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OPINION | REVIEW: ‘Thirteen Lives’

by Dan Lybarger | August 12, 2022 at 1:31 a.m.
Real life heroes: Divers John Volanthen (Colin Farrell), Harry Harris (Joel Edgerton) and Rick Stanton (Viggo Mortensen) join a mission to rescue 12 boys and their soccer coach trapped in a flooded cave in Ron Howard’s “Thirteen Lives.”

It may sound counterintuitive, but one of the greatest delights of being a critic is being proved wrong.

Last year, in my review of "The Rescue," Oscar-winners Jimmy Chin and Elizabeth Chai Vasarhelyi's breathtaking documentary about the 2018 cave rescue of a boys' soccer team and their coach in rural Thailand, I suggested aspiring filmmakers should find another story to tell. I didn't think we needed another version of the story. (Which has also been the subject of a Thai action drama "The Cave" and the documentary "Cave Rescue.")

Ron Howard probably never read that. If he did, I'm glad he ignored unsolicited advice. Along with screenwriter William Nicholson's "Thirteen Lives," Howard and crew achieve a nearly ideal balance between exposition and story with this film. They seem to have a radar for how to make esoteric information accessible. As with "Apollo 13," the technical information is never dumbed down.

After 12 members of a boys' soccer team and their coach (James Teeradon Supapunpinyo) were stranded in a network of flooded underground caves called Tham Luang, some 5,000 rescuers from all over the world volunteered to try to help. But there were two ticking time bombs. First, the team is trapped because of unseasonal flooding with monsoon season but a few weeks away. During that time the caves will be full for eight solid months.

And the cave where the boys are trapped is running out of oxygen.

The regional Governor Narongsak (Sahajak Boonthanakit) is weeks away from being shuffled to another assignment but appears to be stuck as a sort of fall guy in case the boys die. Nicholson unsparingly depicts how bureaucratic turf wars could have derailed the process from the beginning, but he and Boonthanakit depict the beleaguered official in a consistently humane manner. He unknowingly makes promises that might be impossible to keep, but he also willingly takes the heat as things get more difficult.

The Thai Navy SEALs are as brave and specialized as their American counterparts, but the number of people on the planet who can rescue people in flooded caverns can be counted on the fingers of one hand.

Divers like Brits Rick Stanton (Viggo Mortensen) and John Volanthen (Colin Farrell) use custom equipment and know how to reach places the SEALs, who are trained for open lakes or the ocean, can't.

As the two get past their differences and discover that the boys and their coach have survived the flooding, a host of new challenges emerges. Getting through the poorly lit (actually, nature didn't provide any lighting) watery tunnels takes Stanton, Volanthen and the SEALs hours. Getting the boys -- some of whom can't swim -- through is another matter.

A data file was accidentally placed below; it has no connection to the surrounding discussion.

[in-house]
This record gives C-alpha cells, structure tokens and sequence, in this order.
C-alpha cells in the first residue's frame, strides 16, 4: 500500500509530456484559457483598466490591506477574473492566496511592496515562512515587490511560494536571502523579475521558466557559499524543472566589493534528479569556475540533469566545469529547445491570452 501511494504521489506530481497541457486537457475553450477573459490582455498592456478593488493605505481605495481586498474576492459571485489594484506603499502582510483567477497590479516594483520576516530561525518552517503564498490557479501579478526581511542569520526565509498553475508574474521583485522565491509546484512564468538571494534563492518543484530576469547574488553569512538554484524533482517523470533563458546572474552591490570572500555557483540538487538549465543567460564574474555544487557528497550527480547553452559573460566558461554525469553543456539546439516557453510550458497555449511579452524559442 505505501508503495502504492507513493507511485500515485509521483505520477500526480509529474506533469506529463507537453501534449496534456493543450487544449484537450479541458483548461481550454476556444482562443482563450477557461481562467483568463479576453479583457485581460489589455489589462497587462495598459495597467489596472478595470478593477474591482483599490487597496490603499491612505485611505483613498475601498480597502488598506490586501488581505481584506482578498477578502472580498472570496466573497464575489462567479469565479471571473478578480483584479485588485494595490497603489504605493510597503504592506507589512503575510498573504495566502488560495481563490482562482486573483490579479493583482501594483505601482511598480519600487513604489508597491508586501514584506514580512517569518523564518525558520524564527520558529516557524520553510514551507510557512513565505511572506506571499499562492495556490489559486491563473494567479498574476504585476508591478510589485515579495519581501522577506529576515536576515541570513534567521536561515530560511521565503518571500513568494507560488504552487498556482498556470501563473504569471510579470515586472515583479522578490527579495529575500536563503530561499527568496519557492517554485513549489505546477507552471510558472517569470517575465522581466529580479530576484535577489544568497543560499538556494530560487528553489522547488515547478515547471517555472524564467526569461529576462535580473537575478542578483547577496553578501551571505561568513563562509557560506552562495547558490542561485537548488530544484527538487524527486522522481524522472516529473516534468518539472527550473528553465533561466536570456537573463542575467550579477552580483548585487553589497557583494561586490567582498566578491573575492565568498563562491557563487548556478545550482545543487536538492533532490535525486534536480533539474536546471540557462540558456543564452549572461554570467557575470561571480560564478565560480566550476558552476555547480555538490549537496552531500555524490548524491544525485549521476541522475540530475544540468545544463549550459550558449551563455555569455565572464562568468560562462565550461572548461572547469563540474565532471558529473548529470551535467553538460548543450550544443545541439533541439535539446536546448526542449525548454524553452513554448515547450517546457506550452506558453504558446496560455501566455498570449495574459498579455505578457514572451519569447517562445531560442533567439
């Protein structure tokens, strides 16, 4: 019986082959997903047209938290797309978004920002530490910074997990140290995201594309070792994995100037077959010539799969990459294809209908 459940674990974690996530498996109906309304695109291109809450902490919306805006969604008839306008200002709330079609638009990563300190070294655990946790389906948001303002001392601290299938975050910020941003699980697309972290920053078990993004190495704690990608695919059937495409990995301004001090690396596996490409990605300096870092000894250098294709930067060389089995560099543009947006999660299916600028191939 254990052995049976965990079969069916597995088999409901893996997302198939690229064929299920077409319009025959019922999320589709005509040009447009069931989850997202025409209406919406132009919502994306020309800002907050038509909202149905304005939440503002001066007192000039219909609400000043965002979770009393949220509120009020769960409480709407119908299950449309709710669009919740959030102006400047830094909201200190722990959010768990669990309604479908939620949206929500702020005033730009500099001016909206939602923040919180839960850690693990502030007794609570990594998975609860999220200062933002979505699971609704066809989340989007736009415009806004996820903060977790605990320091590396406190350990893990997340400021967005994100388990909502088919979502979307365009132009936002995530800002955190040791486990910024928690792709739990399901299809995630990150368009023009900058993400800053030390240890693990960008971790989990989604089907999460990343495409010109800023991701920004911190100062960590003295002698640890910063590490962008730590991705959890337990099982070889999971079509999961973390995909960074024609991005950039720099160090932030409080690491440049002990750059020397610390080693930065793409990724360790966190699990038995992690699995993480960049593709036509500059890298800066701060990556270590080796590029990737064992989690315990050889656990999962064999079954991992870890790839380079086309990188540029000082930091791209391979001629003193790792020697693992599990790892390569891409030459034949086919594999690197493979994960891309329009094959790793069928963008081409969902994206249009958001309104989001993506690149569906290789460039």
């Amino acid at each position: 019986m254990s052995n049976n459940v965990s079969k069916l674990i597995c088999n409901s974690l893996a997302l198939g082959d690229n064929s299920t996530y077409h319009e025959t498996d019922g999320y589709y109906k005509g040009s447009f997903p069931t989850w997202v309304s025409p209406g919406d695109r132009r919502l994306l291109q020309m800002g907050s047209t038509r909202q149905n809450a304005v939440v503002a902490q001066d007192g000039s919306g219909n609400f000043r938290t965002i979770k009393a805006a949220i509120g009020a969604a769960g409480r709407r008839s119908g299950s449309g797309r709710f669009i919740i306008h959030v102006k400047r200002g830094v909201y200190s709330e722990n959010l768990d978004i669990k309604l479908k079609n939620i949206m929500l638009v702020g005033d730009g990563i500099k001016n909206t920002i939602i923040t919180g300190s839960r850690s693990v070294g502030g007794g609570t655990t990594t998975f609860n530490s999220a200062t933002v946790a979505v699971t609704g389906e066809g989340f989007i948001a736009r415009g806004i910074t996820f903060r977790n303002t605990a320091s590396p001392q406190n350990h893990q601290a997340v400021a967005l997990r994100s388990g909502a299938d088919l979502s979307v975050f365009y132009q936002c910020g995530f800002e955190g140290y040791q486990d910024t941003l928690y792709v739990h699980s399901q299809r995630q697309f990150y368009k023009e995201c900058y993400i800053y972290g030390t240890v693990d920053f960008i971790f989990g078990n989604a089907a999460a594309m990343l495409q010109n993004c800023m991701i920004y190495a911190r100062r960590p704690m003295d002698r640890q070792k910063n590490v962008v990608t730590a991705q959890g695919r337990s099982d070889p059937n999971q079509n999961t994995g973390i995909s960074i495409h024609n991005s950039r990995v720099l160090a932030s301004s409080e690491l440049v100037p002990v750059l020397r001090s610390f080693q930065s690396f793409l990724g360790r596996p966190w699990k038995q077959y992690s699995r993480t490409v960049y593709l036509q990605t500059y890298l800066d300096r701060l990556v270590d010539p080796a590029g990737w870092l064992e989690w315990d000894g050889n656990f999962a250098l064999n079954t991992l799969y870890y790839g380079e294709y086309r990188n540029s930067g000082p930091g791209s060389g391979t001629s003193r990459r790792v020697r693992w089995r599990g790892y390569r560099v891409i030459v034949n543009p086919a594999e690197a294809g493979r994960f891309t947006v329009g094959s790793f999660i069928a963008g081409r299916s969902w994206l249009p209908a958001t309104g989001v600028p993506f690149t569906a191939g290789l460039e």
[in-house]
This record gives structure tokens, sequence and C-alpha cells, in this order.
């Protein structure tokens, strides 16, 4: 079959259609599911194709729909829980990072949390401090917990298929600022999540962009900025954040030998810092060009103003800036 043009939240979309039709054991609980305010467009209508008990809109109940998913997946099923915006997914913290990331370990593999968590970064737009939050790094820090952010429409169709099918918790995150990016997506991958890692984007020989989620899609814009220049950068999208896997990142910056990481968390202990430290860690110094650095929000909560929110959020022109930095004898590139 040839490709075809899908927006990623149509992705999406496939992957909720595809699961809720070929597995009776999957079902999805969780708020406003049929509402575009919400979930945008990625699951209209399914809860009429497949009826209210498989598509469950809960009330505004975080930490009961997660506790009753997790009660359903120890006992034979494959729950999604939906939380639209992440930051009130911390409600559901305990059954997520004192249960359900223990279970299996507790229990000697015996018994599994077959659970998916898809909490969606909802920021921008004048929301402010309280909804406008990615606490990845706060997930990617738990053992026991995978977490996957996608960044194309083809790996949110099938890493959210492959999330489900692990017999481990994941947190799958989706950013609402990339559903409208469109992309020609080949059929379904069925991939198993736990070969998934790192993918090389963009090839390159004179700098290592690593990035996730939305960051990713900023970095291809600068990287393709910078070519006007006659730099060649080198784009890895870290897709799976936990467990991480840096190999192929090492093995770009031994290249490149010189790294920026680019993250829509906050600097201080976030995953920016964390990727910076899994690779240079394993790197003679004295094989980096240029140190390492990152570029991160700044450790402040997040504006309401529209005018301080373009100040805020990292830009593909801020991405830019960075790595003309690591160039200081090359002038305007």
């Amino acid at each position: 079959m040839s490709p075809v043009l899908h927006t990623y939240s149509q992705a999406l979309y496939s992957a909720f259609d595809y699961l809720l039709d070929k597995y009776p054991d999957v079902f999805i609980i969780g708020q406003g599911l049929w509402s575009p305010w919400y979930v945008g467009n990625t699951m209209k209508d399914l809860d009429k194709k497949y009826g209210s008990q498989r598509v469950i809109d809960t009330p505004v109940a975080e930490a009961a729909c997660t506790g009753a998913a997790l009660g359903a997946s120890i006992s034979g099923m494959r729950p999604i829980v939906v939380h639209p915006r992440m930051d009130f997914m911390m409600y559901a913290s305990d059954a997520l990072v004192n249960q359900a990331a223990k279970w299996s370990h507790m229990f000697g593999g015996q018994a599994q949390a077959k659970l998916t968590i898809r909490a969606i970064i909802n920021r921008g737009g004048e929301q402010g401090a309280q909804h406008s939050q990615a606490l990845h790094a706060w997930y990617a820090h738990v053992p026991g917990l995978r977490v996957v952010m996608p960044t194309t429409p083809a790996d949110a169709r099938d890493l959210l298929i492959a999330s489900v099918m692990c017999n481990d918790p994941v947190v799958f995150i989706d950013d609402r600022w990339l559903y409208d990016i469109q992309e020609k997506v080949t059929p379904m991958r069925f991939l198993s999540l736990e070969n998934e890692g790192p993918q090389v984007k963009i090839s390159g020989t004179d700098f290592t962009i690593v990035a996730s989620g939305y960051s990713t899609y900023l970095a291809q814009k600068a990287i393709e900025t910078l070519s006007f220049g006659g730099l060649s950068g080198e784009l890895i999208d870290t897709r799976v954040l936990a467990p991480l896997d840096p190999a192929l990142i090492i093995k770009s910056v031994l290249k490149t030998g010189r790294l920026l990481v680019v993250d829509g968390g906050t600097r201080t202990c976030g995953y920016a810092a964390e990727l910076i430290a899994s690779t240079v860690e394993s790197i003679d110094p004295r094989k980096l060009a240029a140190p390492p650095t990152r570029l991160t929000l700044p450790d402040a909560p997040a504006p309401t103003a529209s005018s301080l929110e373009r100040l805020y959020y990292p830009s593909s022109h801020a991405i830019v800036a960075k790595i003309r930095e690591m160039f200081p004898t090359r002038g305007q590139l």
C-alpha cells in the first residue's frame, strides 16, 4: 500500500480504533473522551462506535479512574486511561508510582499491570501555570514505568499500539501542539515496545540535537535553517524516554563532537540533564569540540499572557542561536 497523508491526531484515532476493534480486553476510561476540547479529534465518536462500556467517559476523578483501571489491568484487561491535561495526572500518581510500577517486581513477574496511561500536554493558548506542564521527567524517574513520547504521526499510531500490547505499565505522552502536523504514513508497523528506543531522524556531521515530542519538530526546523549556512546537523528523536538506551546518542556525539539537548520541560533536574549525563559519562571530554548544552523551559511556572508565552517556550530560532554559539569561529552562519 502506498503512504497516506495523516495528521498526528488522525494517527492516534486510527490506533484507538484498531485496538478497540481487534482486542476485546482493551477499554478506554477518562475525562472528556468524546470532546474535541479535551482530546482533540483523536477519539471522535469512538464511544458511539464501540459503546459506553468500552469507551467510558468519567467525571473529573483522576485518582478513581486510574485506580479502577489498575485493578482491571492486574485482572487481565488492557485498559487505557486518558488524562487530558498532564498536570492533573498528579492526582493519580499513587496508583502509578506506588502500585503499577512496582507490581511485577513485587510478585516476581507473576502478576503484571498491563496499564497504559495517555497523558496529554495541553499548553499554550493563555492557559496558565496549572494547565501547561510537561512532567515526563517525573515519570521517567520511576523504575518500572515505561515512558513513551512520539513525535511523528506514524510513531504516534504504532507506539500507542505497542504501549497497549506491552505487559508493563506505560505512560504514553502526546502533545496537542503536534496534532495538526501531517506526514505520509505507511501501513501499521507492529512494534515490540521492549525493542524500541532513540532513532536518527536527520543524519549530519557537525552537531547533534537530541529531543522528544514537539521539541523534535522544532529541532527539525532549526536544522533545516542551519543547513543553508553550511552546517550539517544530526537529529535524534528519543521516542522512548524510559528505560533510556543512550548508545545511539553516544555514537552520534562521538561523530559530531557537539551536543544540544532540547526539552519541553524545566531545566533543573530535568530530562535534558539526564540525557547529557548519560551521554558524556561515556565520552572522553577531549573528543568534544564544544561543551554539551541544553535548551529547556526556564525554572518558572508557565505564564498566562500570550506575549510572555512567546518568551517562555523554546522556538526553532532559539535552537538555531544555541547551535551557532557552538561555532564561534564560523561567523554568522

Stanton is consistently skeptical about their chances while Voanthen gives him grief for excessive cynicism. To Nicholson's credit, we discover they're both right. The tactless Stanton is keenly aware of everything that can go wrong, and Volanthen forces both of them to push their expertise to the limit so the boys might live.

Nicholson, who's probably best known for the play and movie "Shadowlands," writes lean and focused dialogue, and characters who are only on the screen for a few minutes leave vivid impressions. Joel Edgerton is terrific as a moonlighting Australian anesthesiologist who has the unenviable task of making the mission work by practically inventing a way to get the boys through the caves alive. His Dr. Harry Harris doesn't show up until near the end of the second act, but Harris' struggles help anchor the later portions of the film.

On a technical level, "Thirteen Lives" captures the danger and the beauty of the caves and the mountain that houses them. As with Howard's previous movie "Rush," the special effects don't look like special effects and complement the naturalism of the performances.

It would be impossible to make a 2½-hour movie that accurately documents how legions of people from 17 nations, including the United States, helped get the boys out. Nonetheless, the film also celebrates how the residents of northern Thailand found several ingenious ways to keep the caves from flooding further and recounts some potential political scandals that viewers following newscasts wouldn't have known about at the time.

Like the people he's documenting, Howard has gone ahead when odds seemed to defy him. That may explain why he can retell a story that's familiar, but never tired.

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‘Thirteen Lives’

89 Cast: Viggo Mortensen, Colin Farrell, Sahajak Boonthanakit, James Teeradon Supapunpinyo, Joel Edgerton, Tom Bateman, Paul Gleeson, Theerapat Sajakul, Sukollawat Kanarot

Director: Ron Howard

Rating: PG-13, for some strong language and unsettling images.

Running time: 2 hours, 27 minutes

Streaming on Amazon Prime


Print Headline: ‘Thirteen Lives’


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